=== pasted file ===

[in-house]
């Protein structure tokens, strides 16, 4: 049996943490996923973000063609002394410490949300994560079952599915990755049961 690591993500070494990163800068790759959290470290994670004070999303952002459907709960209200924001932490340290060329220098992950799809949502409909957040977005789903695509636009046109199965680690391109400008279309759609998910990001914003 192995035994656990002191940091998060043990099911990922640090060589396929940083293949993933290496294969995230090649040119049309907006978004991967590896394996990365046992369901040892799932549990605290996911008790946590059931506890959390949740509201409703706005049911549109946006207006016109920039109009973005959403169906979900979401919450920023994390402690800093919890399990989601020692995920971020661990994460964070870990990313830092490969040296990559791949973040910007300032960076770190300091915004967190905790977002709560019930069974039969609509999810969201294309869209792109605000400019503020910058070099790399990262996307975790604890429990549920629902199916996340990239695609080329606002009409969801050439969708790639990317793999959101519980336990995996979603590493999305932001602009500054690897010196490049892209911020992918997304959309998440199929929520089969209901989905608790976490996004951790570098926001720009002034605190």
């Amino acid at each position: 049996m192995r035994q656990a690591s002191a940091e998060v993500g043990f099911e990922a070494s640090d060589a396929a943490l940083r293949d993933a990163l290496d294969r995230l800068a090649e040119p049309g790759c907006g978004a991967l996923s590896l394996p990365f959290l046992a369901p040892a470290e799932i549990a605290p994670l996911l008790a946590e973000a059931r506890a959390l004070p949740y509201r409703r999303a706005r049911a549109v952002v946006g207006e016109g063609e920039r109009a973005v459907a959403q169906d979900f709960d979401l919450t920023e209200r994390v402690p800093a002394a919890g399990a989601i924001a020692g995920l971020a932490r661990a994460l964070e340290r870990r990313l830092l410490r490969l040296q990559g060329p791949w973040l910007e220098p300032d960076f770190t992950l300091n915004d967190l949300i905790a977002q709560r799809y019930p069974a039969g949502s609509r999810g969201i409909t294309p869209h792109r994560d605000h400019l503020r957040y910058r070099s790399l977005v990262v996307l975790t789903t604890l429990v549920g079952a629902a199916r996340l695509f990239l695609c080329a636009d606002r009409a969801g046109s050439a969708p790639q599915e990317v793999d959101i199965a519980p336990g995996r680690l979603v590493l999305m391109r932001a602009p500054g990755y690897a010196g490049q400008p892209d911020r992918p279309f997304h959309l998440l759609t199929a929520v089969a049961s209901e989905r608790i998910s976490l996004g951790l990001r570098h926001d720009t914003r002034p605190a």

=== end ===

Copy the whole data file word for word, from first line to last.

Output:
[in-house]
């Protein structure tokens, strides 16, 4: 049996943490996923973000063609002394410490949300994560079952599915990755049961 690591993500070494990163800068790759959290470290994670004070999303952002459907709960209200924001932490340290060329220098992950799809949502409909957040977005789903695509636009046109199965680690391109400008279309759609998910990001914003 192995035994656990002191940091998060043990099911990922640090060589396929940083293949993933290496294969995230090649040119049309907006978004991967590896394996990365046992369901040892799932549990605290996911008790946590059931506890959390949740509201409703706005049911549109946006207006016109920039109009973005959403169906979900979401919450920023994390402690800093919890399990989601020692995920971020661990994460964070870990990313830092490969040296990559791949973040910007300032960076770190300091915004967190905790977002709560019930069974039969609509999810969201294309869209792109605000400019503020910058070099790399990262996307975790604890429990549920629902199916996340990239695609080329606002009409969801050439969708790639990317793999959101519980336990995996979603590493999305932001602009500054690897010196490049892209911020992918997304959309998440199929929520089969209901989905608790976490996004951790570098926001720009002034605190």
């Amino acid at each position: 049996m192995r035994q656990a690591s002191a940091e998060v993500g043990f099911e990922a070494s640090d060589a396929a943490l940083r293949d993933a990163l290496d294969r995230l800068a090649e040119p049309g790759c907006g978004a991967l996923s590896l394996p990365f959290l046992a369901p040892a470290e799932i549990a605290p994670l996911l008790a946590e973000a059931r506890a959390l004070p949740y509201r409703r999303a706005r049911a549109v952002v946006g207006e016109g063609e920039r109009a973005v459907a959403q169906d979900f709960d979401l919450t920023e209200r994390v402690p800093a002394a919890g399990a989601i924001a020692g995920l971020a932490r661990a994460l964070e340290r870990r990313l830092l410490r490969l040296q990559g060329p791949w973040l910007e220098p300032d960076f770190t992950l300091n915004d967190l949300i905790a977002q709560r799809y019930p069974a039969g949502s609509r999810g969201i409909t294309p869209h792109r994560d605000h400019l503020r957040y910058r070099s790399l977005v990262v996307l975790t789903t604890l429990v549920g079952a629902a199916r996340l695509f990239l695609c080329a636009d606002r009409a969801g046109s050439a969708p790639q599915e990317v793999d959101i199965a519980p336990g995996r680690l979603v590493l999305m391109r932001a602009p500054g990755y690897a010196g490049q400008p892209d911020r992918p279309f997304h959309l998440l759609t199929a929520v089969a049961s209901e989905r608790i998910s976490l996004g951790l990001r570098h926001d720009t914003r002034p605190a």